Well, that was brief. Back in February, Dropbox was found to have been unblocked in China, but now it seems that the popular cloud-storage service is no longer accessible in the the world’s largest country, according to tweets from users and data from censorship monitoring organization GreatFire.org.
The GreatFire database, which continually tests the accessibility of internet links from inside China to identify new blockages, shows that dl.dropbox.com (used for downloading files) is no longer accessible from inside China, which suggests that its apps will no longer work. In addition, the main Dropbox.com appears blocked there too, according to the organization’s analytics.
Since GreatFire monitors web-based URLs and not the performance of apps, it isn’t entirely clear how the apps will perform. That said, GreatFire tells TNW that it believes the entire Dropbox.com domain has been ‘poisoned’ — that’s the “strictest method of blocking” which theoretically impacts app performance in China.
Regardless of the technical details, users are voicing frustration with the change in Dropbox’s performance in China today.
Anyone know any good #dropbox alternatives? My work files now can’t be accessed by workers in china because it’s now been blocked.
— anferni (@anferni88) June 19, 2014
Dropbox blocked in China? — Offbeat China (@OffbeatChina) June 19, 2014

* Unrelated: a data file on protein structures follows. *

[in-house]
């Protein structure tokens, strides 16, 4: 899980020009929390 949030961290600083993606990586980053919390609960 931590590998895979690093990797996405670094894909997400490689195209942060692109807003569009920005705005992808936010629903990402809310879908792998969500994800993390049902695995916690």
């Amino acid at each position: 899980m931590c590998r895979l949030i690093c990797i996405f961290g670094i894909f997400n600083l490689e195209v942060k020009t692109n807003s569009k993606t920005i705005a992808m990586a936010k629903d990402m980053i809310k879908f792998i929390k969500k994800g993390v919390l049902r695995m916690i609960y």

@dropbox_support We were having great success with Dropbox in China in recent weeks and we’re having a lot of trouble today. Know anything?
— James Downie (@jdownie711) June 19, 2014
The reblocking of Dropbox, which recently passed 300 million registered users worldwide, comes during China’s most severe crackdown on Google’s services to date. Gmail, Google Maps, and other Google services have been entirely blocked in China since early June, in conjunction with the 25th anniversary of the Tiananmen Square protest on June 4.
While it is common for China to surpress overseas internet services and their users around the anniversary, which is one of the most controversial dates in the country’s history, it is unprecedented for the clampdown to last for nearly four weeks, as is the case right now.
Speaking using a pseudonymn, one GreatFire founder told TNW that the organization believes China’s blocking of Google and the reversal of its policy on Dropbox shows the country “is willing to crack down on other foreign services more harshly than ever.”
The founder went on to explain that this particular block on Dropbox seems more serious than before. While the previous block prevented users from accessing Dropbox.com, they were able to use desktop apps to some degree during that period — this time around, however, the GreatFire founder believes all Dropbox-related services could be blacked out in China.
We’ve contacted Dropbox for comment, and will update this post with any additional information that we receive.